NEXT SUNDAY’S GOSPEL: JOHN 13:31-33A, 34-35
FIFTH SUNDAY OF EASTER USCCB LINK TO ALL THREE READINGS
When Judas had left them, Jesus said,
“Now is the Son of Man glorified, and God is glorified in him.
If God is glorified in him,
God will also glorify him in himself,
and God will glorify him at once.
My children, I will be with you only a little while longer.
I give you a new commandment: love one another.
As I have loved you, so you also should love one another.
This is how all will know that you are my disciples,
if you have love for one another.”
The Fifth Sunday of Easter puts the Church closer to the observance of the other great feasts of the Easter Season, the Ascension and Pentecost. The Ascension is celebrated this year on May 5 (Thursday) or May 8 (Sunday) depending upon where you live. In the 1990’s the Vatican gave permission to countries where the feast is not a national holiday to transfer its observance to the following Sunday. There was an old joke that some bishops resisted the move because they would lose the holy day collection on Thursday, but in fact there is considerable wisdom in moving the feast to the Seventh Sunday of Easter, since few people attend Mass on weekday holy days and the Ascension is too important a feast to lose.
With these major feasts approaching, there is a shift in the Easter Season Gospels in preparation for what is to come. After three Sundays of Resurrection appearances, last Sunday’s Gospel turned to the nature of the relation of Jesus to his disciples and future followers with the imagery of the Good Shepherd. This Sunday’s Gospel is set at the Last Supper, from the opening line in which “Judas left them.” This phrase is double entendre: Judas has indeed “left” in the sense of rejecting the brotherhood of believers he has belonged to for some time, and his departure of course is timed to set in motion the arrest of Jesus a few hours later. The evangelist John has already pegged Judas as a scoundrel, commenting earlier that Judas had no regard for the poor and frequently pilfered from monies set aside for them. (John 12: 5-6)
Scholars and churchmen have often divided the Gospel of John into two parts: the book of sign and the book of glory. The book of signs (chapters 1-12) features a handful of detailed miracles which introduce a lengthy discourse or debate over the meaning of the sign, and more to the point, the nature of the man who performed it. A classic example of this model is the story of the man born blind, a text from the A Cycle used during the final formation of the catechumens during Lent, where the act of healing leads to an angry and protracted response by Jewish leaders who actually summon the man’s parents to certify that he was indeed born blind. The first half of the Gospel depicts Jesus declaring himself to all persons—those of good will, those on the fence (Nicodemus?), and those who would have a murderous response (Caiphas).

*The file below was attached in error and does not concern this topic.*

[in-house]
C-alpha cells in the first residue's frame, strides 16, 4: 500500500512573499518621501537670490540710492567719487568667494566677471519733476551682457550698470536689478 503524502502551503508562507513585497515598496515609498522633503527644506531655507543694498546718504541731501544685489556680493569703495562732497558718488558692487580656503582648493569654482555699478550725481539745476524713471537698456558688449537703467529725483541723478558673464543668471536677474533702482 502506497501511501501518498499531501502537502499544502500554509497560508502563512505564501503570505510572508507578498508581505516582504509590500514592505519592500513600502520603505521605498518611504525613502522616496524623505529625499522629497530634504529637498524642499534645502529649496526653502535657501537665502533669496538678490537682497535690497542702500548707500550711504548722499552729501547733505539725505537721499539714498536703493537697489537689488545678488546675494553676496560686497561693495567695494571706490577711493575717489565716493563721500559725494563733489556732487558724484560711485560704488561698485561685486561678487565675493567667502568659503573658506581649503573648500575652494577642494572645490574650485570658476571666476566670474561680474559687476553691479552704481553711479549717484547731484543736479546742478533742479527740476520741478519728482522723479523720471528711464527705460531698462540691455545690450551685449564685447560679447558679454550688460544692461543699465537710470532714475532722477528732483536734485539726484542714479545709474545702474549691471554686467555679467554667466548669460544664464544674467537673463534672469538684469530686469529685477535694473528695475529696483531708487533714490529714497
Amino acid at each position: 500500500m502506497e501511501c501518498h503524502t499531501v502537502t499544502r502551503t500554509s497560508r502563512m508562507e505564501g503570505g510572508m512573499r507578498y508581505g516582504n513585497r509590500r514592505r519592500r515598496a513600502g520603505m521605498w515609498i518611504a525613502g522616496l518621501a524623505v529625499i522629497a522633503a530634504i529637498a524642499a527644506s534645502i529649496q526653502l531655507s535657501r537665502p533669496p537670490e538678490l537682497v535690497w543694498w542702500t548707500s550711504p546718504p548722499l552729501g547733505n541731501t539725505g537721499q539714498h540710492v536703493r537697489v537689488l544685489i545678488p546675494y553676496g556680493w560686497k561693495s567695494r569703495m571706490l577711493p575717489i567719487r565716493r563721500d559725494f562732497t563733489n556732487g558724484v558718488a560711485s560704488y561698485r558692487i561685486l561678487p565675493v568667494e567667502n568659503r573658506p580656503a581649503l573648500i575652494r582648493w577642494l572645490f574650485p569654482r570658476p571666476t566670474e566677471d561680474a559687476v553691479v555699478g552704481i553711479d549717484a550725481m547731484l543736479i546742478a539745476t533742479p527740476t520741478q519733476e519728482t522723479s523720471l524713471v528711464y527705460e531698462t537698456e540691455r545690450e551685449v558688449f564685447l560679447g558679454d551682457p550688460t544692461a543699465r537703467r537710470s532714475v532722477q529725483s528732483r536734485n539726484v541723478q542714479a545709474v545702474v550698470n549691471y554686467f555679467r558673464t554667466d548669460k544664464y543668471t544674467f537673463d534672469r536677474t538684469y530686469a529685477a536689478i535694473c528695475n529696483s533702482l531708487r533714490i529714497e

The book of glory, opening at the Last Supper at Chapter 13, is more private and depicts exchanges between Jesus and those he truly considers his sheep. It is a time where Jesus will no longer work individual miracles for others but will undertake his greatest work of all, the free laying down of his life as the ultimate Passover sacrifice. In this he will be glorified by his father, as he knows he and the Father are one.
Thus, when Judas leaves the supper room and Jesus does nothing to stop him, Jesus is fully aware that the Rubicon has been crossed, that by allowing Judas to leave and prepare for the arrest, he has given his full consent to all that will follow. For Jesus, of course, this moment marks the beginning of the revelation of his glory as the Son of Man. At first glance such a statement would sound like excessive self-aggrandizement, but since the Father and the Son are identical (consubstantial, of one substance, as our Nicene Creed at Mass would put it) Jesus knows that the perfect work he is about to complete is actually a reflection of his Father’s glory. That Jesus would give all as a testament of his Father’s glory, and the Father in turn would raise Jesus to a place of eternal glory, we have the essence of the importance of the Ascension, which is actually about Jesus’ destination, and not about his manner of conveyance.
Despite the brevity of the passage this weekend, Jesus also introduces the role of his on-going presence in his community through his gift of the Spirit. He explains a reality that perhaps his disciples had been reluctant to face, that one way or another Jesus would not be with the disciples much longer. There are things he needs to say, and the most important is that the disciples (and those to follow) “love one another.” Interestingly Jesus describes his teaching as a new commandment. Perhaps this phrasing was intended to indicate a change from the legal emphasis of the Hebrew Scripture. But more likely, Jesus is emphasizing a new intensity of love, that they “love one another as I have loved you.” This was a command, after all, coming from one who was about to die for them. In the final line of Sunday’s text, Jesus emphasizes that this love will be evident and evangelical for outsiders who behold Christian communities in their midsts: people who love each other enough that they would die for each other.
Such a love would not be possible without divine presence, and in reflecting upon the Gospel this week, we may be wise to look down the road at the third great feast of Easter, Pentecost Sunday on May 15. Although described differently in the Gospels of Luke and John, the central fact remains that Christianity cannot live without the “breath of God,” the divine presence of the Holy Spirit, also consubstantial with the Father and the Son.
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